Individual study: Restored wetlands exhibit similar avian species richness, diversity and abundance to natural wetlands
Ratti J.T. (2001) Comparison of Avian Communities on Restored and Natural Wetlands in North and South Dakota. The Journal of Wildlife Management, 65, 676-684
This study is summarised as evidence for the intervention(s) shown on the right. The icon shows which synopsis it is relevant to.
Restore or create inland wetlands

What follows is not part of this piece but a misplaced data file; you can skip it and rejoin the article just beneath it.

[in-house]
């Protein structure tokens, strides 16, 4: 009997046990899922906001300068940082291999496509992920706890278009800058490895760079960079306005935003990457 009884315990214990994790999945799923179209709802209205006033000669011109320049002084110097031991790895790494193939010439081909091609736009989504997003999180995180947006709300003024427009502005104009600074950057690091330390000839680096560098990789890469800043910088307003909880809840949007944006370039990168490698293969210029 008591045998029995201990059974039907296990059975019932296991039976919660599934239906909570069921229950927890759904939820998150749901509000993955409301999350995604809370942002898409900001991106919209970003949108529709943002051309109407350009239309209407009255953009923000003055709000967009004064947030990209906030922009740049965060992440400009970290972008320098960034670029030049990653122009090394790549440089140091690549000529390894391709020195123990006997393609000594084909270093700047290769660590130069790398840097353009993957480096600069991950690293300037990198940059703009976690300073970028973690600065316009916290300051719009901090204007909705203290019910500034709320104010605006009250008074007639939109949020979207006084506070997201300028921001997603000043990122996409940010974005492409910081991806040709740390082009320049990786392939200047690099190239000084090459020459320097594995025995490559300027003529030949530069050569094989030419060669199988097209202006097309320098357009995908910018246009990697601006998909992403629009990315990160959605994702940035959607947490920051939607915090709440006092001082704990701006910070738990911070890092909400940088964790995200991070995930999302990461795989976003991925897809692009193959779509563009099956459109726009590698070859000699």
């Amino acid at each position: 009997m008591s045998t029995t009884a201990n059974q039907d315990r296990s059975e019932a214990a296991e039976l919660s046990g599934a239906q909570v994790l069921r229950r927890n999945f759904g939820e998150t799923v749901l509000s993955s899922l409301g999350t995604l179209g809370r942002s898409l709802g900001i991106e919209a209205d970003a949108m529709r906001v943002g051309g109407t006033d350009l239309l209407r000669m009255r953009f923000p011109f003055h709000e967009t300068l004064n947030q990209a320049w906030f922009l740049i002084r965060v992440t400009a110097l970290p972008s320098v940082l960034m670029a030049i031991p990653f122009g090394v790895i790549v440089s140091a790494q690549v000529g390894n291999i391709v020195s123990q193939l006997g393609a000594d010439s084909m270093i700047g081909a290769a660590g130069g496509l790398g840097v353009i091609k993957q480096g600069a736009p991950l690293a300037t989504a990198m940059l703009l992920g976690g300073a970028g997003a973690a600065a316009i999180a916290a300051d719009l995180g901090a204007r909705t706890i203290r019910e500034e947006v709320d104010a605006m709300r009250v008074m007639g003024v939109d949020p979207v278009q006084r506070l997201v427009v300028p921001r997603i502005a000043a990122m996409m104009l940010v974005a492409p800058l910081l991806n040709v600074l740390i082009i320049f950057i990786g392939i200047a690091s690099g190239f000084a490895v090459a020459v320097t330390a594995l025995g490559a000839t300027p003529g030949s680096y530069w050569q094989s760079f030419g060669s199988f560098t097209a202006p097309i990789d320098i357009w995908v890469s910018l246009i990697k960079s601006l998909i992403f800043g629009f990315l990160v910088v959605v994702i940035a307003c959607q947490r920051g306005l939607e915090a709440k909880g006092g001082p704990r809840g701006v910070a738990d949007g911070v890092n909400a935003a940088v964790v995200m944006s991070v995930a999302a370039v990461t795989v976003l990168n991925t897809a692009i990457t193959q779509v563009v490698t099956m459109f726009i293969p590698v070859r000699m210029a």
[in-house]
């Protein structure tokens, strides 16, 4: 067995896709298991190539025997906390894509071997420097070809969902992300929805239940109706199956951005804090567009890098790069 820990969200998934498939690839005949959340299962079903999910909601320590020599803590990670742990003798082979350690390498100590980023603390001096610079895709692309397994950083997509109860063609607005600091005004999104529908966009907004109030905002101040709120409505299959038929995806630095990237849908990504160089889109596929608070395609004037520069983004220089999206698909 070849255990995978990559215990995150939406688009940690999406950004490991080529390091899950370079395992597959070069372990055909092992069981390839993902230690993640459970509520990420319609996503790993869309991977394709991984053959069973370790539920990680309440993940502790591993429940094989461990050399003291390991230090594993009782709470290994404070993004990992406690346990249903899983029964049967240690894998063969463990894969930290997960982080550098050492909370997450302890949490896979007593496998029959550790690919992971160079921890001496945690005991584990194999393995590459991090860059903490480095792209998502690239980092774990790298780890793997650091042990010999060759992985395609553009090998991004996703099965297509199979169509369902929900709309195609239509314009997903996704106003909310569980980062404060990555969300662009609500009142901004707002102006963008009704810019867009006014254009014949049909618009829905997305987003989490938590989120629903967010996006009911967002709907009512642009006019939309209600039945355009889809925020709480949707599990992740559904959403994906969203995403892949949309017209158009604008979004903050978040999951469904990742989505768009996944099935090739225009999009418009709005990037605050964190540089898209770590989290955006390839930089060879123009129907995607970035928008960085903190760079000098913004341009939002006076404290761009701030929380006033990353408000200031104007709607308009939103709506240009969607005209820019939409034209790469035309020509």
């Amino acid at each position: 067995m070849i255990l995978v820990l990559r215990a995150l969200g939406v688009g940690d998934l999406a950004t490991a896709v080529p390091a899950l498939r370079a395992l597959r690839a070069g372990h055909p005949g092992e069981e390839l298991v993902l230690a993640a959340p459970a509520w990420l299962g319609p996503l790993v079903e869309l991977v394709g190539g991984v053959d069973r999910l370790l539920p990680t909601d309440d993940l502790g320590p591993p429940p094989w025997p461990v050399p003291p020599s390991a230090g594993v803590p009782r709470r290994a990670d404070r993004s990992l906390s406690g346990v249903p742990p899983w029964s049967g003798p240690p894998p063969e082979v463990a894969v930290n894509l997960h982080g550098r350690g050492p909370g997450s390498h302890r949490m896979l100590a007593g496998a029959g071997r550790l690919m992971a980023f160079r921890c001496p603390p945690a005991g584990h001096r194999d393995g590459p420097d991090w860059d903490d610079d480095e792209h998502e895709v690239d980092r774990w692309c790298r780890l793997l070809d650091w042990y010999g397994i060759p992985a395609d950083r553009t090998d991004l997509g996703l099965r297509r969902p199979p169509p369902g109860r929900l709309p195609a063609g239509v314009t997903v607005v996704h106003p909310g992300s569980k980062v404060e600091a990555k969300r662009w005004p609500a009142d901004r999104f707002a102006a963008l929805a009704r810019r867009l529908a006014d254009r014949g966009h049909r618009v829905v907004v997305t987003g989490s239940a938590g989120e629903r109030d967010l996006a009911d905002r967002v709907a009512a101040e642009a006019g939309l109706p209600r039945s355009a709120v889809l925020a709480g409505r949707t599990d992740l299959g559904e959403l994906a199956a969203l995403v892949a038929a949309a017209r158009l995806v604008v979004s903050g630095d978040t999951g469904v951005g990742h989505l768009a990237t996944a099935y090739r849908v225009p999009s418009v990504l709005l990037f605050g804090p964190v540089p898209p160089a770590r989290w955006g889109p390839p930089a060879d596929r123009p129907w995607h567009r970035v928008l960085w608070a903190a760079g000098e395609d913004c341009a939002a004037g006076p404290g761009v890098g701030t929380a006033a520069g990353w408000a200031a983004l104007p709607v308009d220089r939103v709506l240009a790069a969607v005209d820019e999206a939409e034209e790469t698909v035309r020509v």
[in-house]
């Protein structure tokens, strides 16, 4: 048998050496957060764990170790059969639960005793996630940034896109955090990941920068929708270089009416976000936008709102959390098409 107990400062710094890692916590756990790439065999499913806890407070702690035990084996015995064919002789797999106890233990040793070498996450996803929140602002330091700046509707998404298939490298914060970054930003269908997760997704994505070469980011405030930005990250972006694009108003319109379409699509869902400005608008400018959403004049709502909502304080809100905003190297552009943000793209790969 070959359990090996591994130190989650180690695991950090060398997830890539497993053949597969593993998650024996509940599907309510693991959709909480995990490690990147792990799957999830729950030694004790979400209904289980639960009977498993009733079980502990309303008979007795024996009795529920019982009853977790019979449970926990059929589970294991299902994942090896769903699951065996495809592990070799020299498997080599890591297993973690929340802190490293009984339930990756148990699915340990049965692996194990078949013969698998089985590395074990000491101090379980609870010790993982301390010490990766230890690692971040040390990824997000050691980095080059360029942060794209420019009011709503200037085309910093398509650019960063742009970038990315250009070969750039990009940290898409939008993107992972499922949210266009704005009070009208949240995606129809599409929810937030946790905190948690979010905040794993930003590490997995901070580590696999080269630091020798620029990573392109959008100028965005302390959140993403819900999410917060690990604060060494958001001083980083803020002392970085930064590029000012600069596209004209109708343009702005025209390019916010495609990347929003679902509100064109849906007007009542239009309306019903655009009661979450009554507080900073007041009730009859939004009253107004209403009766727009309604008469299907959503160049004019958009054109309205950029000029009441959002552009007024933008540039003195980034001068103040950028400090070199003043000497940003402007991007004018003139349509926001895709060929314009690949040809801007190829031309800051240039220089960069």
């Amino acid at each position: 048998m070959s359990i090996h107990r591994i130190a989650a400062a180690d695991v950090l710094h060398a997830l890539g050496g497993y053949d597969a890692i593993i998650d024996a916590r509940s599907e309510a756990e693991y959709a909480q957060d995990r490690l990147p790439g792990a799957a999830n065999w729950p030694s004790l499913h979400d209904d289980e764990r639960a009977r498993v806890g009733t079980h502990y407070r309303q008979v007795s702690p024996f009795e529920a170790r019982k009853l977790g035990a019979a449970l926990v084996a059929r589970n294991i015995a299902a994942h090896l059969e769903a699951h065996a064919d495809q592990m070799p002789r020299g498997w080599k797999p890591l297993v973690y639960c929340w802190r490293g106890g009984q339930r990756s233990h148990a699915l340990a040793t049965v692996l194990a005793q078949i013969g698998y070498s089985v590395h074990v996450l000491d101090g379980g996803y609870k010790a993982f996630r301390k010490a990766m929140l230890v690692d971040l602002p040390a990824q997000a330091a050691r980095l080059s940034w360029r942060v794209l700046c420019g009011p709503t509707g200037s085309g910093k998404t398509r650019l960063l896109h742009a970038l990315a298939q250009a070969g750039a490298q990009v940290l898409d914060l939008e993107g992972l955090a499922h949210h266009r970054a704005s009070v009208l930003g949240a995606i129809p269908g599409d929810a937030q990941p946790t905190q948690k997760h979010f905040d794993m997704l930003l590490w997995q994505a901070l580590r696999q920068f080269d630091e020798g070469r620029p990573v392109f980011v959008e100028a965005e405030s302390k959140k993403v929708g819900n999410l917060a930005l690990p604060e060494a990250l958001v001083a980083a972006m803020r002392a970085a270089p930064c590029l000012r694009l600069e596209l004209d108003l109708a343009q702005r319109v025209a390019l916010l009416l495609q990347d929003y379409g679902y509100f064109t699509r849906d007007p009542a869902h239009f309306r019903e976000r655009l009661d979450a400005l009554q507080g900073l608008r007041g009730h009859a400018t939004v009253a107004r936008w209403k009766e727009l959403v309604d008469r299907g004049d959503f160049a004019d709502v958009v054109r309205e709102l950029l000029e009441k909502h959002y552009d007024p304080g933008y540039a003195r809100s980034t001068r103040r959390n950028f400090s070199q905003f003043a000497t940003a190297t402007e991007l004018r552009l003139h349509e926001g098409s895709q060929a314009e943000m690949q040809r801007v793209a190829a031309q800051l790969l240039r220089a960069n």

A replicated, paired site study from May-July in 1997-1998 in 39 pairs of restored and natural wetlands in North and South Dakota, USA (Ratti et al. 2001) found that restored wetlands exhibited equal, and often greater, avian abundance, species richness and diversity. There were no significant differences in overall bird abundance, species richness or diversity; waterfowl breeding pair density or upland species richness between restored and natural wetlands. However, Canada goose Branta canadensis, mallard Anas platyrhynchos, redhead Aythya americana, and ruddy duck Oxyura jamaicensis exhibited significantly higher densities on restored wetlands. Total area bird counts were performed four times on each wetland.